• Rebekkah,

      You have valuable knowledge in that you understand the importance of good customer service. This will help you sell yourself as you move up in your career!



  10. Customer service is an essential part of any business. When customer service is lacking, it will cause many customers to take their business elsewhere. Although it may seem minor for an employee to be having a bad day and treat customers differently, but this could cause a loyal customer to go elsewhere. Also, it could cause negative word of mouth. Ward (2012) states, “Good customer service is all about bringing customers back. And about sending them away happy – happy enough to pass positive feedback about your business along to others, who may then try the product or service you offer for themselves and in their turn become repeat customers”. Employees must be satisfied with their job in order to provide the best customer service possible.

    Ward, S. (2012). 8 Rules for Good Customer Service. Retrieved from:

    • Cindy,

      You stated: “Customer service is an essential part of any business.”

      My response: I agree with your statement and I think without great customer service that a business cannot survive. According to Grewal and Levy (2010) “Customer excellence is achieved when a firm develops value-based stragegies for retaining loyal customers and provides outstanding customer service.” I think this statement says it all and I think a lot of companies lack training their employees and educating them about their values. I think this is a lot of the problem because businesses just assume everyone knows the right things to do and say to their employees. This is not always the case therefore extensive customer service training is essential in order for a business to be the best.

      Grewal, G., PhD, & Levy, M., PhD. (2010). Marketing. (2nd Ed.). New York, NY: McGraw – Hill Irwin.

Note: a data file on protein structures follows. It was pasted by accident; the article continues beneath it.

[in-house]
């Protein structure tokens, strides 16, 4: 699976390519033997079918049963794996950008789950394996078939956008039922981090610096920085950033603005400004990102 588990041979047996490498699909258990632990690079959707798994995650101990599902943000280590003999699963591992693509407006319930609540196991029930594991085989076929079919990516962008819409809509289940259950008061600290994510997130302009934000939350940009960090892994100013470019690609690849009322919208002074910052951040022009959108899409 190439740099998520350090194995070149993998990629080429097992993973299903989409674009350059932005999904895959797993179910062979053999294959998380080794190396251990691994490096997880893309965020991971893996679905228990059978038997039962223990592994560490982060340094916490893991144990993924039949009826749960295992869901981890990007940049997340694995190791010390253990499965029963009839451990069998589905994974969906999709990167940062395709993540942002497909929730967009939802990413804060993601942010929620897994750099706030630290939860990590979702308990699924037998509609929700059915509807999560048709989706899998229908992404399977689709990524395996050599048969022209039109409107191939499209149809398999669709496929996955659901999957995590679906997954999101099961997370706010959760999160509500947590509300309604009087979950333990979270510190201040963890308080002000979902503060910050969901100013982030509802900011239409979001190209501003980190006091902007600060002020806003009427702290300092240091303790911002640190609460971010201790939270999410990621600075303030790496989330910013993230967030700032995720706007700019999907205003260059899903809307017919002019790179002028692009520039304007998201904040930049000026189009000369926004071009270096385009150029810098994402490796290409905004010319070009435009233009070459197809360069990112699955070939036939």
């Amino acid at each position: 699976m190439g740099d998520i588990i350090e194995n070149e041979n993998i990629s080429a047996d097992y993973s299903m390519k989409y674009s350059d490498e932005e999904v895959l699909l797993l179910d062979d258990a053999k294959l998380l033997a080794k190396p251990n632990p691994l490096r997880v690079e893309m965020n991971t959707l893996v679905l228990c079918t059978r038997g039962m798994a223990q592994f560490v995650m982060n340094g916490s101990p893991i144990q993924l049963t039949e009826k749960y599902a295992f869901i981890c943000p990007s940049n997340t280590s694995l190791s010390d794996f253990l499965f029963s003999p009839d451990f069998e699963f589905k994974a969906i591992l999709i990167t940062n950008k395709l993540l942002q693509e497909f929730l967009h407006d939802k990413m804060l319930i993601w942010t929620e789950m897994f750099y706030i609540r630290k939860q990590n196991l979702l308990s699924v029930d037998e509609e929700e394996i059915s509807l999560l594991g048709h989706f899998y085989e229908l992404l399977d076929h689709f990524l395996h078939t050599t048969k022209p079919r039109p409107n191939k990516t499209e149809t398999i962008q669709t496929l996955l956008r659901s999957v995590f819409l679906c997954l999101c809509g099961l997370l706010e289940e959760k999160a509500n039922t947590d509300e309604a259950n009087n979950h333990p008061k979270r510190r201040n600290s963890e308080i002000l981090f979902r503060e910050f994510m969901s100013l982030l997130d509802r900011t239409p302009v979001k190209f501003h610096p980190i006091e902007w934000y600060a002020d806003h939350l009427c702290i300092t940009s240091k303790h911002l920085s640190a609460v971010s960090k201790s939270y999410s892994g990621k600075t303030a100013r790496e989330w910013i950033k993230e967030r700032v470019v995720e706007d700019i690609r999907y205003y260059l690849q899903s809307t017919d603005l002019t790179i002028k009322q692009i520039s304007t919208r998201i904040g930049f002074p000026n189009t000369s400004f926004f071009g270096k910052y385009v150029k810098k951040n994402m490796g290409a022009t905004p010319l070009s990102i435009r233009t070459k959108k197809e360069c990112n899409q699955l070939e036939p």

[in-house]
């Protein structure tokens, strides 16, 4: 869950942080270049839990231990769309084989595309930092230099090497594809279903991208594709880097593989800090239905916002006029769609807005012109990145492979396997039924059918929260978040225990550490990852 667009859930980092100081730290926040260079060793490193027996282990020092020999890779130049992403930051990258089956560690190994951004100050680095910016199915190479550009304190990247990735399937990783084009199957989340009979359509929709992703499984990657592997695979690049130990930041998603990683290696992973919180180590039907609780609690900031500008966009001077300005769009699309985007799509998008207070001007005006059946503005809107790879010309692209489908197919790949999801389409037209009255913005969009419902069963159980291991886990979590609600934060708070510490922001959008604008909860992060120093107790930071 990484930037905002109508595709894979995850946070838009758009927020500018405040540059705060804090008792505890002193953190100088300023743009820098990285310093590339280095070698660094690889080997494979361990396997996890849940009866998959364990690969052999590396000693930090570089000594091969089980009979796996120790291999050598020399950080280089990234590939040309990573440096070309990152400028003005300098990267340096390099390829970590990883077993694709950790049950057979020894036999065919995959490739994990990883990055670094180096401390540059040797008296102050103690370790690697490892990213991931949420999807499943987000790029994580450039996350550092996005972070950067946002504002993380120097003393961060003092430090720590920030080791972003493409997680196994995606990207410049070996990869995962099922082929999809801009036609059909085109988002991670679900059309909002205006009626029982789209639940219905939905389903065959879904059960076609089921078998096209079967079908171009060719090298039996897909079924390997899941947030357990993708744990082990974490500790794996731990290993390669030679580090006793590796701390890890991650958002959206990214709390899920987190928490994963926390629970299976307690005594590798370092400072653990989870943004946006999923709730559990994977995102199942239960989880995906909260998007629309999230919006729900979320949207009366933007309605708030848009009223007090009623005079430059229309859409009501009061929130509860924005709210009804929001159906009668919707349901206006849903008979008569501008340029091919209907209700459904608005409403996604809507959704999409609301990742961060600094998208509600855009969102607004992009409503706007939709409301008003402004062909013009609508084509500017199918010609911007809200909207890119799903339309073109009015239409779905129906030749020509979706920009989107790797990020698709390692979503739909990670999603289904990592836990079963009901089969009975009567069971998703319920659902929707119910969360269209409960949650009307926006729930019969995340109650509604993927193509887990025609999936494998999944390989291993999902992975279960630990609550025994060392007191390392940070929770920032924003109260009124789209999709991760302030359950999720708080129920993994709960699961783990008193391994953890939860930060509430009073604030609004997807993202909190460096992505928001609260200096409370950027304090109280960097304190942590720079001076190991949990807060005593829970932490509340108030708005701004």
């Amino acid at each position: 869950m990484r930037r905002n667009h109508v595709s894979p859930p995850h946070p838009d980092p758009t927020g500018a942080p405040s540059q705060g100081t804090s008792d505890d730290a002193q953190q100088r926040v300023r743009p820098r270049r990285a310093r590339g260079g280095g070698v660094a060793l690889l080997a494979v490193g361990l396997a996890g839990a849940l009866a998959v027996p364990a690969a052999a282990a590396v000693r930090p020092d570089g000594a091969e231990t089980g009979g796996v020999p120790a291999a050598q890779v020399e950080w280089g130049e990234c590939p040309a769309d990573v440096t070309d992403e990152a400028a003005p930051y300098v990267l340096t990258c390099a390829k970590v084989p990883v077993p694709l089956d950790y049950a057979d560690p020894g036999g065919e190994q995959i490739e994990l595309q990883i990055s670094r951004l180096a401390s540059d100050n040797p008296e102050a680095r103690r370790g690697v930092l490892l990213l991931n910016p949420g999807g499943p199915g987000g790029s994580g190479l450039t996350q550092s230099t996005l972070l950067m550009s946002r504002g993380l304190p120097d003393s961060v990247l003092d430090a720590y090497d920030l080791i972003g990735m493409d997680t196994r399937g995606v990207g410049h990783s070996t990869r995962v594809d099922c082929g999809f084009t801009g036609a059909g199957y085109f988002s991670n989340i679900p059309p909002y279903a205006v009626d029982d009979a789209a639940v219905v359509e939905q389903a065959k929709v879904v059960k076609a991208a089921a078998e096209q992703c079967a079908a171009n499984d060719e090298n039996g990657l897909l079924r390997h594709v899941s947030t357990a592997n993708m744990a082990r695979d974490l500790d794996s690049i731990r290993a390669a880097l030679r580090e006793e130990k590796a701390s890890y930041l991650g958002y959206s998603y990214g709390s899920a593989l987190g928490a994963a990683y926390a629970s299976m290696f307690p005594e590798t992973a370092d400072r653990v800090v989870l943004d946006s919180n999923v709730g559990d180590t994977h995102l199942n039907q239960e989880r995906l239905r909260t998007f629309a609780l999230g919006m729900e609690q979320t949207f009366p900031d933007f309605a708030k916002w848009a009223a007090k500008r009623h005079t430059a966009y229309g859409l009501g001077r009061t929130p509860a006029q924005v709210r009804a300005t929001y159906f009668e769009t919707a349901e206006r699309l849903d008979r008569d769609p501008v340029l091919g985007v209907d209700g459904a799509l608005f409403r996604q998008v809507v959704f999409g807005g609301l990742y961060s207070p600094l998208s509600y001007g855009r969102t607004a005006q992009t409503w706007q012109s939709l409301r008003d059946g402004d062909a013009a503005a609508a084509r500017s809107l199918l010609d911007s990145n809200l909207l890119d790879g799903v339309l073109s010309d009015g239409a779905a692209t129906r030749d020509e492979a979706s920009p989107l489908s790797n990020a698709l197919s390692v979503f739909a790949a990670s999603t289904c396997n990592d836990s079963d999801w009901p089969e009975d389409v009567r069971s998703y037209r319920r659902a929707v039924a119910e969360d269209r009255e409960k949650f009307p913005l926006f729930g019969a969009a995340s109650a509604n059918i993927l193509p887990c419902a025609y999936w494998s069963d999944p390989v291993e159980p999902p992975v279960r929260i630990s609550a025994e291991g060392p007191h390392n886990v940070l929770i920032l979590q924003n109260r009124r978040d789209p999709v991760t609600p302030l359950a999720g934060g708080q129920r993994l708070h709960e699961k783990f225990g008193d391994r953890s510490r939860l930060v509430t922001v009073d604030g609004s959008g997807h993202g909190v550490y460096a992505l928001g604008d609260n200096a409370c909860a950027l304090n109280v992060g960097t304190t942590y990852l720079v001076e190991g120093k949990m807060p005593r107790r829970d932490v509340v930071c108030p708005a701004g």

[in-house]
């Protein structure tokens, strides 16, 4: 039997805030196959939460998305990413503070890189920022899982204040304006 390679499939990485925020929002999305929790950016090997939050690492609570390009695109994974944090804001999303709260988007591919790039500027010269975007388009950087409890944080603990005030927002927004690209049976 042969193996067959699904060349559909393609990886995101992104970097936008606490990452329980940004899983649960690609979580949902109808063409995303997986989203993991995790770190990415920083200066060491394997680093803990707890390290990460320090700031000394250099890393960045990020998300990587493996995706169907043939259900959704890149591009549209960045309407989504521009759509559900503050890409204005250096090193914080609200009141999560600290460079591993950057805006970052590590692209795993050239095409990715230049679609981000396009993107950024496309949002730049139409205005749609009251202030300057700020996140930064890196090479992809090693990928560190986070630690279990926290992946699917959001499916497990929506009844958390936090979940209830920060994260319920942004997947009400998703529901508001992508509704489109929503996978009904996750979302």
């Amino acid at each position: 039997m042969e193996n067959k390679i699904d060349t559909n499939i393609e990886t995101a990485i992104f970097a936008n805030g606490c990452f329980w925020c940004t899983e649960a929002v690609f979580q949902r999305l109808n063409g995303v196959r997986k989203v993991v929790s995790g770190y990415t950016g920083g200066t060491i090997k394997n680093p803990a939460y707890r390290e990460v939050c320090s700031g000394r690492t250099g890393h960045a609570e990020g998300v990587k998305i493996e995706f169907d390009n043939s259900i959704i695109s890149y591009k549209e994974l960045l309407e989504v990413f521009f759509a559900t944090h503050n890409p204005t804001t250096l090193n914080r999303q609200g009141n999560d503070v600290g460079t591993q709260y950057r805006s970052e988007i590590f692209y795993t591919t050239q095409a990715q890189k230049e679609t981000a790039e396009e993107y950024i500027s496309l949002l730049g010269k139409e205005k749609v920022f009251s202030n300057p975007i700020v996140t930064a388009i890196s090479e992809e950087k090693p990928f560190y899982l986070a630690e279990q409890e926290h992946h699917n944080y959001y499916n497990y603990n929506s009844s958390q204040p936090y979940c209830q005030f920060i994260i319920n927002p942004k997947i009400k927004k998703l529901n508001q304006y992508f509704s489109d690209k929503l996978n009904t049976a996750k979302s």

11. Thanks for sharing! I work for the 6th largest private company in America and over this most recent weekend the CEO of the company left a voicemail to all employees summarizing January performance. In it he reitterated the three primary items all field employees should focus on, the third and most important of which being friendliness. Internal analysis showed that over the last three months customer service had been lacking, and that a lack of friendliness was the primary culprit. My company invests a solid portion of its resources in analyzing and improving its customer service. The CEO of my company understands that if you are trying to operate in a service industry without great customer service you will not be operating for long.

    • Caleb,

      I love hearing these success stories especially with large companies! Thank you for sharing your comments.



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  13. Ms. Nemec,
    I would like to thank you for sharing your customer service expertise with us. I worked as a customer service representative and manager for years in the insurance and banking industries so I understand the vital role it plays in a company’s livelihood. Companies should make customer service a top priority by forming a relationship with customers. They should not only meet, but exceed customers’ expectation, provide accurate information, and respond to a customer’s service request in a timely manner (Brecher, 2011, p 14).
    Employee attitude and affability are vital to building strong customer relationships. People notice when an employee takes an extra step, and they will tell other people. “Today, word of mouth is virtually unlimited because of internet review sites (Aberle, 2012, para 7). Action and accountability are closely linked. If you say that you are going to do something for a customer, follow through because you will be judged by what you do. Consistency is one of the building blocks in creating customer retention and loyalty. Finally, awareness involves letting your customer talk and making appropriate responses. Attitude, affability, action, accountability, and awareness all directly affect the profitability, sustainability, performance, and inspiration of an organization.

    Aberle, J. (2012, August 27). First person: Word of mouth can make or break a small business.
    Retrieved on 02/11/2013 from
    Brecher, N. (2011, May – June). Customer-Centric: Making your clients’ and customers’ needs your first priority pays. Journal of Property Management, 76-3, p.14. Retrieved on 02/11/2013 from Infotrac database.

  14. Ms. Nemec,

    Thank you for sharing your experience and insights with us. I found your post very interesting and informative. I work in the financial services industry and customer service is the foundation of our business. If we do not provide excellent customer service then we will not stay in business. My company has a very high standard of providing excellent customer service. We have a secret shopper program to measure how well we deliver customer service over the phone and in person. Since my company has such a high standard for customer service I have become more cognizant and less tolerant of poor customer service.